Ghazal 180, Verse 1


;Gair le;N ma;hfil me;N bose jaam ke
ham rahe;N yuu;N tishnah-lab pai;Gaam ke

1) the Others would take, in the gathering, the kisses of the cup
2) we would remain like this-- thirsty-lipped for a message


pai;Gaam : 'Message; mission, embassy; news, advice, intelligence'. (Platts p.300)


This is a verse in a situation of longing, and by 'gathering' is meant the beloved's gathering, and by 'message' is meant the 'sought-for message', and he has brought in the word 'thirsty' because of wordplay with the word 'cup'. (203)

== Nazm page 203

Bekhud Dihlavi:

He says, the gathering is held regularly every day. Every day you go on joking with the Others, you go on giving to the Others, with your own hand, cups full of wine. We are thirsty-lipped for the sought-for message; that is, we remain deprived. Not even by accident are we ever invited to the gathering of coquetry. Longing drips from the words. (261)

Bekhud Mohani:

The extremity of complaint, the limit of longing drips from it. That is, we who are in every way worthy of it, would never even be invited. 'Like this'-- that is, so much indifference toward us would be established as permissible, that not even false inquiries would be made. 'Would take the kisses of the cup'-- from this there passes before our eyes the scene at the time of wine-drinking, with the Rivals in a state of delightedly drinking wine, and the longing of the deprived rakish one [rind]. (357-58)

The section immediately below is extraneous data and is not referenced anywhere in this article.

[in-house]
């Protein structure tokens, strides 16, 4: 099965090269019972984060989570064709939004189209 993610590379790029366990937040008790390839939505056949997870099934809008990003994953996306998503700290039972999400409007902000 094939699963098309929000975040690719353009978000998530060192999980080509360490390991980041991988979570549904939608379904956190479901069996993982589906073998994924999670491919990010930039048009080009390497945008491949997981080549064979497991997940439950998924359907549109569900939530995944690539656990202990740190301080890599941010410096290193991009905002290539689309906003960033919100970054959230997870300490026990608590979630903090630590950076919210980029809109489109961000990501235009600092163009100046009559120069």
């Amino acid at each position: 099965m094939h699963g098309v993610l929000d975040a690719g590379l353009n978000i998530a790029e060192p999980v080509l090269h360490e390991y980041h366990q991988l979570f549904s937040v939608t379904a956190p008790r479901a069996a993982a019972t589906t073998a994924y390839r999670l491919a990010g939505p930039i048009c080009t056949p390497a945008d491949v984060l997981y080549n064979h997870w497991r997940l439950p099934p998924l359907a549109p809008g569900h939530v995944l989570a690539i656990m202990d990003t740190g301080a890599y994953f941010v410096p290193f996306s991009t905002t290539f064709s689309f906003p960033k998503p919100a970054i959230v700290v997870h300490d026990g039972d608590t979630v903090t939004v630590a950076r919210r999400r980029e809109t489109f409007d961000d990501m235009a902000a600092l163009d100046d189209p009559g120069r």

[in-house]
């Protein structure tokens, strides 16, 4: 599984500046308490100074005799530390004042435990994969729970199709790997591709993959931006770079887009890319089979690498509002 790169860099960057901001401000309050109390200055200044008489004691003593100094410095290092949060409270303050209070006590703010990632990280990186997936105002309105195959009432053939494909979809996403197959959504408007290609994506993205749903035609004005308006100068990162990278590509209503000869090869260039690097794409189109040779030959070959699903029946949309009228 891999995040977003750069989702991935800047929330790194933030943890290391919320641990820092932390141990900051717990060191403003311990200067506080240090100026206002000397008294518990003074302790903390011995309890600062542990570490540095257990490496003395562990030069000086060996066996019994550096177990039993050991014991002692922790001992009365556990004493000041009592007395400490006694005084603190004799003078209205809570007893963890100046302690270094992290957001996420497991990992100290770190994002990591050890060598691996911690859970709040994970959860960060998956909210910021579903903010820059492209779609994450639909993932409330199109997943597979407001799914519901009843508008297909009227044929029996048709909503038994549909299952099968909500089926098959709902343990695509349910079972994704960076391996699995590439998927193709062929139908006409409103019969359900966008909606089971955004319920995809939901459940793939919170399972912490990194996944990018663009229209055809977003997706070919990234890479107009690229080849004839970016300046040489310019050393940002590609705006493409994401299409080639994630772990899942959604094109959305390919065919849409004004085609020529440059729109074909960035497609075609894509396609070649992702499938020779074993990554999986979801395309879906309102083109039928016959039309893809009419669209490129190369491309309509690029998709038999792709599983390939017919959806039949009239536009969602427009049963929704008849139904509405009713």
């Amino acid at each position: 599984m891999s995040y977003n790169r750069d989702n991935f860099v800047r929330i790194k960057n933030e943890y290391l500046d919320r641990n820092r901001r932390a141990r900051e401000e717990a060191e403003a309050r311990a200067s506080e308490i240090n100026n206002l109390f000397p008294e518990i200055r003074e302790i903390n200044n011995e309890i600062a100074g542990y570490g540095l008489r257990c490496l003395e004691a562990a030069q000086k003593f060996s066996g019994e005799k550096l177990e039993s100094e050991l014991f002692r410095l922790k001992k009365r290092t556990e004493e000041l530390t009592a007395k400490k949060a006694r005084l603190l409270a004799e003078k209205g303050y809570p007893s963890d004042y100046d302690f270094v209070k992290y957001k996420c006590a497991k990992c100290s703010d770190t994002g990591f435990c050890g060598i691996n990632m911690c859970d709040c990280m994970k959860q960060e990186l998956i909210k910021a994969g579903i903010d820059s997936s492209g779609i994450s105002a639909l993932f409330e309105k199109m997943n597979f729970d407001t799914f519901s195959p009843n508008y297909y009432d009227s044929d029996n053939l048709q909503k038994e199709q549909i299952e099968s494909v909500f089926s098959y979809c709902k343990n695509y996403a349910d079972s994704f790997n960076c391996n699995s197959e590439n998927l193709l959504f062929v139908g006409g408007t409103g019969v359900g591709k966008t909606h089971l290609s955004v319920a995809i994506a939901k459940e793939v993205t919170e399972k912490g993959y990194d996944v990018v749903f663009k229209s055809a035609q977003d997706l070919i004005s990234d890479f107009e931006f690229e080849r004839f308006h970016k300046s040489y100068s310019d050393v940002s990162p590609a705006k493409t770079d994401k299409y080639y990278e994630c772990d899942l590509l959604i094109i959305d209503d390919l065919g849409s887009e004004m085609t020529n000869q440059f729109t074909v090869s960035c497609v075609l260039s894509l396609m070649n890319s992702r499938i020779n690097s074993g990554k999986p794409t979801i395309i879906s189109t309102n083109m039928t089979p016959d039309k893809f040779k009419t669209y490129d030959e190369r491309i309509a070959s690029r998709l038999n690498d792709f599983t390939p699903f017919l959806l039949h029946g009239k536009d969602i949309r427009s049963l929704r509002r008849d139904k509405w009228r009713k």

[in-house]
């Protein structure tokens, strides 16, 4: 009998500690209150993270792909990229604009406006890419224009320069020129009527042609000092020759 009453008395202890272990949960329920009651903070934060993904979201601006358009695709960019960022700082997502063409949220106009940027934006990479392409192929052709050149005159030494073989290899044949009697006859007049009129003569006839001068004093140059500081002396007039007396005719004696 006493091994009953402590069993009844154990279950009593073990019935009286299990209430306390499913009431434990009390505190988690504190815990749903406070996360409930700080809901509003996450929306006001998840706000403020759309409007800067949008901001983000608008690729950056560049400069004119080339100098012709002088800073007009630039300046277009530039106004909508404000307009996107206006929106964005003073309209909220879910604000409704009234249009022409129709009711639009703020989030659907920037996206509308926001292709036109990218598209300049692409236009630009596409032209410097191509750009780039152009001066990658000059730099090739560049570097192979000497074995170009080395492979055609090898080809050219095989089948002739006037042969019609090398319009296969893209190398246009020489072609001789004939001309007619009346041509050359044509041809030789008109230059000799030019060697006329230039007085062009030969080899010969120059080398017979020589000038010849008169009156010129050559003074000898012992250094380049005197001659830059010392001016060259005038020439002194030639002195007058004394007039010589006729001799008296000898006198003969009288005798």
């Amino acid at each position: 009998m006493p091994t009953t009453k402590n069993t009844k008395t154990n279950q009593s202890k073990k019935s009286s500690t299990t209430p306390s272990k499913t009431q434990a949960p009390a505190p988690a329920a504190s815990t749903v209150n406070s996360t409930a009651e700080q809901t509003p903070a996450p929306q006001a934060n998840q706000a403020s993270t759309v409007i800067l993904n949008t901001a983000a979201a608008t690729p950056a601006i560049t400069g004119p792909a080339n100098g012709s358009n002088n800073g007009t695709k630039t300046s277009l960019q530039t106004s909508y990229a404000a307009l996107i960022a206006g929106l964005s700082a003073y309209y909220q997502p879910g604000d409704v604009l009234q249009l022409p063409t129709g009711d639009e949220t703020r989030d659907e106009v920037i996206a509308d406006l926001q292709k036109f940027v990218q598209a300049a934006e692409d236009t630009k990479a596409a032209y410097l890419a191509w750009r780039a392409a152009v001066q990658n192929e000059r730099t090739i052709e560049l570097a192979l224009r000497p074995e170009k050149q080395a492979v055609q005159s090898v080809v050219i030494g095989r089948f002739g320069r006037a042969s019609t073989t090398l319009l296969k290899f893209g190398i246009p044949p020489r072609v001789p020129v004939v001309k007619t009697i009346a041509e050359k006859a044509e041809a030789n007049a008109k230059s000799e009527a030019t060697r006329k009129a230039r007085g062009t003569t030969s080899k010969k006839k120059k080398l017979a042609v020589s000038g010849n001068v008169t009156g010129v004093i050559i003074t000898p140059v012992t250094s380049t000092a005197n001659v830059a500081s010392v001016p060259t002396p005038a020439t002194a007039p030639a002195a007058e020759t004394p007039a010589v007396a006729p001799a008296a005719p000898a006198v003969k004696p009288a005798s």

WINE: {49,1}

The two lines contrast the situation of the true lover with that of the Others, but how? The commentators' consensus is that he's not invited to the beloved's gatherings at all: he just stays home and tortures himself with visions of how much fun they're having. If we look carefully, however, we see that there are a number of possibilities

=The Others are invited to her gatherings; the speaker is not.
=The Others attend her gatherings; he does not (even if he's invited).
=The Others drink wine; he does not.
=The Others flirtatiously 'kiss' the wine-cups; he does not.

The true lover is, in short, much harder to please than the Others are; they will settle for a nice evening of sociability and drinking, while he is 'thirsty-lipped' not for wine or company or flirtation, but only for a 'message'. Of course, the verse doesn't tell us what the 'message' is about-- but then, it's not hard for us to come up with some ideas. For surely the message would be as thirst-delighting and as intoxicating as wine, it would be as kissable as the rim of a delectable glass of wine.

Moreover, the whole thing is presented in the subjunctive mode, depicting something that 'would' or 'might' occur. This element of uncertainty adds to the multivalence of the verse. Could all this be hypothetical? If so, the lover may be planning his tactics for the future. Or else the first line could be construed as 'Others may take...' or 'Let others take...', while the second line proposes the behavior that he himself would then adopt.

For more on yuu;N , see {30,1}; here its sense of 'like this' seems to be the dominant one.